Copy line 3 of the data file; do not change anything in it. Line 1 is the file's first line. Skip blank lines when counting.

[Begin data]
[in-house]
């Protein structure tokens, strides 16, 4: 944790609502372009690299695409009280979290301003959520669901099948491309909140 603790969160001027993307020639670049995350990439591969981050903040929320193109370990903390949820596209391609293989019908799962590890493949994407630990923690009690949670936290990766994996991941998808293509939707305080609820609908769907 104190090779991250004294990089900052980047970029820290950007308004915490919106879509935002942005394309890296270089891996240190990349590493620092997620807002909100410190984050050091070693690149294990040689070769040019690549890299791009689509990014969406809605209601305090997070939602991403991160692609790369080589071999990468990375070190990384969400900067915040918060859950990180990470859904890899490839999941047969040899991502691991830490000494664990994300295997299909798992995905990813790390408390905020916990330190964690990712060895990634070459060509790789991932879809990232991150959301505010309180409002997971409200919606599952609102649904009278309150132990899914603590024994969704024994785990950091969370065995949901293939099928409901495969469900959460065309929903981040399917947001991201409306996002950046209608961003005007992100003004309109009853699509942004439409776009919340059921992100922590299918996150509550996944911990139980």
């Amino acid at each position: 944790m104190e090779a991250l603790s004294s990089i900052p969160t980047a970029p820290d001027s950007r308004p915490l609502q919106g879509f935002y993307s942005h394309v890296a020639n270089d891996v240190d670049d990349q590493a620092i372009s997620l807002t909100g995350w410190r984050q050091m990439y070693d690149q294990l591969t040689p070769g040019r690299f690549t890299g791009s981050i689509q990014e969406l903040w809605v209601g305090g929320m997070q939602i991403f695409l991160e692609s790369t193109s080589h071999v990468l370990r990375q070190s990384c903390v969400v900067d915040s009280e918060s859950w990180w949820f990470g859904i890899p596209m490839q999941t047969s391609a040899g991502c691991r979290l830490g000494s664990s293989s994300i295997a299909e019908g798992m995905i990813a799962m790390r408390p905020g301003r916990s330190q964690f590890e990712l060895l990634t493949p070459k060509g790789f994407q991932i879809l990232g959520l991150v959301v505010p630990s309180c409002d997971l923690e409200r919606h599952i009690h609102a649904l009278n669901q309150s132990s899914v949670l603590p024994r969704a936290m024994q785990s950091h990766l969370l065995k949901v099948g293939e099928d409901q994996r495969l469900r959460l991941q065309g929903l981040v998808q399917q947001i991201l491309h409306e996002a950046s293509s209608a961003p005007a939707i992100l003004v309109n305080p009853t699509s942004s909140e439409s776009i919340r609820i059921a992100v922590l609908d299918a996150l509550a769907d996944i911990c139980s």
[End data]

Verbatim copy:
């Amino acid at each position: 944790m104190e090779a991250l603790s004294s990089i900052p969160t980047a970029p820290d001027s950007r308004p915490l609502q919106g879509f935002y993307s942005h394309v890296a020639n270089d891996v240190d670049d990349q590493a620092i372009s997620l807002t909100g995350w410190r984050q050091m990439y070693d690149q294990l591969t040689p070769g040019r690299f690549t890299g791009s981050i689509q990014e969406l903040w809605v209601g305090g929320m997070q939602i991403f695409l991160e692609s790369t193109s080589h071999v990468l370990r990375q070190s990384c903390v969400v900067d915040s009280e918060s859950w990180w949820f990470g859904i890899p596209m490839q999941t047969s391609a040899g991502c691991r979290l830490g000494s664990s293989s994300i295997a299909e019908g798992m995905i990813a799962m790390r408390p905020g301003r916990s330190q964690f590890e990712l060895l990634t493949p070459k060509g790789f994407q991932i879809l990232g959520l991150v959301v505010p630990s309180c409002d997971l923690e409200r919606h599952i009690h609102a649904l009278n669901q309150s132990s899914v949670l603590p024994r969704a936290m024994q785990s950091h990766l969370l065995k949901v099948g293939e099928d409901q994996r495969l469900r959460l991941q065309g929903l981040v998808q399917q947001i991201l491309h409306e996002a950046s293509s209608a961003p005007a939707i992100l003004v309109n305080p009853t699509s942004s909140e439409s776009i919340r609820i059921a992100v922590l609908d299918a996150l509550a769907d996944i911990c139980s």